I had a lesson in cutting the apron strings on the weekend. The manchild was off to the football, given the green light to head out to Spotless Stadium, parent-free, with three of his mates to watch the GWS Giants play the Gold Coast Suns.
I left him bolting for the station, looking like he was 40 years too late to join the Orange People, decked out in his precious Mumford jersey and the rest of his Giants clobber, with a sack full of extra bits and pieces bobbing on his back - "in case the boys need some, Mum."
He was catching a train to meet his friends further down the line and then continue on to Sydney Olympic Park. He was beyond excited.
I was fine with it all - well, mostly.
His dash for the station began at 2.45pm. By 3.16pm I was calling to check he had made the train OK. No answer. Voicemail.
3.19pm, tried again. No answer. Voicemail.
At 3.34pm, I texted: "Did you get the train OK?" No reply.
Had he dropped his phone? Had he been mugged by an errant Gold Coast Suns supporter lost in Sydney's train system? Maybe taken by aliens? Scenarios were building in my head.
3.40pm. Another text: "Can you text me when you get to the ground please so I know you are OK?" No reply. Another call. More voicemail.
Right. Ring his father. "Have you heard from him?"
"I just want to know he made the train OK."
"Ah, he's probably with his mates having a good time."
"Yes I know. But I want to hear from him and I stupidly didn't tell him to text me when he got there and he could've fallen over because I made him run for the train because he was going to miss it dawdling and what if he lost his phone and what if he is lying bleeding unconscious and he hasn't any ID and nobody knows to contact us and what if he has been ABDUCTED BY ALIENS."
"OK, I'll try to call him now."
At this point it occurred to me that in 1973, aged 6, I was walking a kilometre to and from school without my parents. By 12, I was regularly arriving home alone from school, changing, then racing to catch a bus from Jersey Rd, South Wentworthville to Parramatta Station, then walking the kilometre or so down Church Street to St Andrews Church Hall to attend the Wendy Greenaway School of Ballet, where my parents would pick me up three hours later. And all this, alone and without a mobile phone.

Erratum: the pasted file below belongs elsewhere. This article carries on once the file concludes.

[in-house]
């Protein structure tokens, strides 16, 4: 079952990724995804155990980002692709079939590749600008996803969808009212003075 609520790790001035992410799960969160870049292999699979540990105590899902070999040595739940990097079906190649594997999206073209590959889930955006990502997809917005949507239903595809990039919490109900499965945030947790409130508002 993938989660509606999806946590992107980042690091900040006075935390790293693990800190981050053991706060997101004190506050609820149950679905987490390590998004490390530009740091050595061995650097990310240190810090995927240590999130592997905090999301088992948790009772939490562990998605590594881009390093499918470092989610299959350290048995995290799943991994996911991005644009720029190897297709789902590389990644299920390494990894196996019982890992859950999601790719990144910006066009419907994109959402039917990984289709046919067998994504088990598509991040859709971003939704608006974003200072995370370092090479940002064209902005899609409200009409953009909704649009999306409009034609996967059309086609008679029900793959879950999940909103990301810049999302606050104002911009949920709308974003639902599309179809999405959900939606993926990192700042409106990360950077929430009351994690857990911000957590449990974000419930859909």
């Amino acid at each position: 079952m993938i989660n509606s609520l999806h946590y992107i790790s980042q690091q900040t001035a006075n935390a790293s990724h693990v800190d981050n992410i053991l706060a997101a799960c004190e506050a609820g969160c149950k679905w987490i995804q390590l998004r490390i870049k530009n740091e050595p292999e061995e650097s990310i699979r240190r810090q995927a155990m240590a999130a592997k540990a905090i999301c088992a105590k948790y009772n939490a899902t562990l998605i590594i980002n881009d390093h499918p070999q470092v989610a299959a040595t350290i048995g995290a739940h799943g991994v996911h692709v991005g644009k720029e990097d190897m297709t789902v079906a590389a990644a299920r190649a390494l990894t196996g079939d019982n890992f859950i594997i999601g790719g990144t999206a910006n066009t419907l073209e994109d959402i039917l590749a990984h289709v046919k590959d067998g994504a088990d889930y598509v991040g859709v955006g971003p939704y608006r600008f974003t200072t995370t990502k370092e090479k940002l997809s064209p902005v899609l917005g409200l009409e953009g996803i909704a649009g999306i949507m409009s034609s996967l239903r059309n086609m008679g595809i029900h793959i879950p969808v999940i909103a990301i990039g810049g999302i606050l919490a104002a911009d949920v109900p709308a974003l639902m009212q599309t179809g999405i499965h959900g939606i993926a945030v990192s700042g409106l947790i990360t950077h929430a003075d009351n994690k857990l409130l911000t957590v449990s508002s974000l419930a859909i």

How did my parents cope? (Mum, if you're reading this, stop smirking, Maureen!)
Have I become one of those hovercraft or helicopter whatsit mothers? My son is now 15, so far a totally responsible, fully functioning teenager with reasonable intelligence and initiative, who hasn't even shown signs of entering the grunting phase yet.
Besides, he has been in more dangerous situations when he has been with me, like when we went accidentally birdwatching through a crocodile nesting site or when we hiked like tightrope walkers along narrow Balinese rice paddy walls hunting for eels in the dark with locals when he was six, without realising we were on the edge of a ravine. (Whoops, Mummy!)
So what was with the panic? We'd only been talking that morning about how his school is giving the Year 10 kids more independence and how much he is loving it. I told him it was because the school trusted them to be responsible. If the school could do it, why was I gripping those apron strings so hard?
And then the mobile went. BING. Scramble for phone.
4.20pm, "Just got here."
Cool as a cucumber I text back. "That's great. Just wanted to check you were OK. Have a great time. Text me later when you are on your way home... or whenever you like."
Five words from him. Fifty worst case scenarios dispelled for me. And I realised that this parenting gig is an evolution. I haven?t had other kids to practise on, so I will always be learning on the job.
The weekend lesson for me was that he needs me as a consultant now, rather than a fulltime tie-up-your-shoelaces-spoon-feed-you-mashed-potato parent. My weekend epiphany was that teen parenting is about love and trust as much as it is about letting go, letting those apron strings fray just a little bit, for your own sanity... and theirs.